Mahajan, Tomar and Mishra may come from states as diverse as Maharashtra, up and Bihar but they have one thing in common: they represent the new breed of officers being recruited in the Indian armed forces. Lower middle and middle-class, not necessarily convent educated — hence not as ‘polished’ as sons of defence services officers — but as fiercely competitive and sometimes even more determined to succeed than their urban counterparts.

Welcome to the great new churning — call it broadbasing, democratisation or whatever else — that is quietly taking place in the Indian armed forces. More and more young men from non-military, non-martial races are opting for a career in the armed forces. A random in-house survey indicates that lack of job opportunities in other sectors, a yen for adventure, a spirit of service to the nation and desire of the parents to see their children acquire a higher status than they have, is driving this new trend. Some key statistics from a study conducted in the NDA for the period between July 1998 and January 2004 are revealing. The NDA recruited 3,600 cadets during this period. Of these, a staggering 45 percent came from the four bimaru states (Bihar, Madhya Pradesh, Rajasthan and up), Chhattisgarh, Uttaranchal and Orissa. up and Uttaranchal contributed a substantial 28 percent of all recruits during this period. A good 47 percent of the recruits came from families that had a monthly income of less than Rs 10,000. As Col RS Khandpur, director, training at the NDA puts it: “Job opportunities for children from lower and middle-class families in these states are clearly limited compared to other advanced states. So, they perhaps see a career in the armed forces as a passport to a better life.” 
So you have children of sub-inspectors, junior commissioned officers (JCOS) and non-commissioned officers (NCOS) aspiring to become officers in the armed forces, and succeeding. Although no comparative statistics are available, old-timers say more children of jcos and ncos are making it to the forces now than ever before. The NDA study indicates that of the 3,600 cadets who gained entry into the prestigious institute between 1998-2004, 9.5 percent were youth whose parents came from what is called personnel below officers’ rank (pbor). The percentage of children whose fathers are/were officers in the armed forces was just 12.5. Earlier, the ratio of the number of officers’ children to that of the children of pbor would have been overwhelmingly high in favour of the former. This narrowing of the gap between the ‘elite’ and the ‘non-elite’ is perhaps the most significant development over the past decade, old-timers say.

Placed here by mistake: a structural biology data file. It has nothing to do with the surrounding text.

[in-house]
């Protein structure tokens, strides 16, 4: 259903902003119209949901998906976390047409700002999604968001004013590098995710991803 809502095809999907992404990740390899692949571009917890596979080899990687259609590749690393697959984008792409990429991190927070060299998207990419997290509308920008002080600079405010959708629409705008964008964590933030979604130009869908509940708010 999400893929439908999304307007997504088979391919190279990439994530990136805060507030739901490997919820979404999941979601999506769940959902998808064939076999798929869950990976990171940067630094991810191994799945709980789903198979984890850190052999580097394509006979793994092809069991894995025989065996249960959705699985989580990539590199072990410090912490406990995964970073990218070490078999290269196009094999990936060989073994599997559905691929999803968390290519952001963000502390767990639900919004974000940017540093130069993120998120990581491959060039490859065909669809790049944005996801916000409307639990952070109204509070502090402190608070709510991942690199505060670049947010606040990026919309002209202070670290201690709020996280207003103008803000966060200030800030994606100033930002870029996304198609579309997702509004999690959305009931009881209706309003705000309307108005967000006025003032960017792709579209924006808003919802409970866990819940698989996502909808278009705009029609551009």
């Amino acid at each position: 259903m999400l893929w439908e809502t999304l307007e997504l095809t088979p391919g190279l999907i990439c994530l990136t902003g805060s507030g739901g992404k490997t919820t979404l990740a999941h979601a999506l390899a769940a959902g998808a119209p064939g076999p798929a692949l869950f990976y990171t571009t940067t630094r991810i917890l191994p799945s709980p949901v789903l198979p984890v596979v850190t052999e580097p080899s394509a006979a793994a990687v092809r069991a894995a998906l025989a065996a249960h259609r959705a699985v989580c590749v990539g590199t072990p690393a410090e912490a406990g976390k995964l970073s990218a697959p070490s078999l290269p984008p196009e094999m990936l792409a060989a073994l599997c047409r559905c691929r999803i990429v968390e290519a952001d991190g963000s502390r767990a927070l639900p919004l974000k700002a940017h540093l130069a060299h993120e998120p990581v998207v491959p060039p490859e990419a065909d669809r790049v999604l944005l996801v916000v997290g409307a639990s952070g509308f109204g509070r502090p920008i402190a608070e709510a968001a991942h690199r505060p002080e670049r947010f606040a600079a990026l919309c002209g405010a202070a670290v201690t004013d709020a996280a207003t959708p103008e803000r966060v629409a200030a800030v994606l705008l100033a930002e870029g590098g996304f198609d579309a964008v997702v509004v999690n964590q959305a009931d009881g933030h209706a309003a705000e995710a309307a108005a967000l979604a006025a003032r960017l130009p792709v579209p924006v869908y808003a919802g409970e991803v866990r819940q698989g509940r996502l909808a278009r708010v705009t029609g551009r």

For one, the recruitment net is now cast wider, the base is broader and therefore the mix in an already secular, multi-ethnic armed force is all the more better. For instance, if a similar study was done say two decades ago, the percentage of people who were making it to the NDA from Punjab and Delhi would most certainly have been higher than the 10 percent recorded between 1998 and 2004. Col Khandpur has a ready explanation for the trend. “Career opportunities for children living in these economically prosperous areas are varied and more paying than a career in the armed forces. So, it is no surprise that their numbers are less than their counterparts elsewhere.”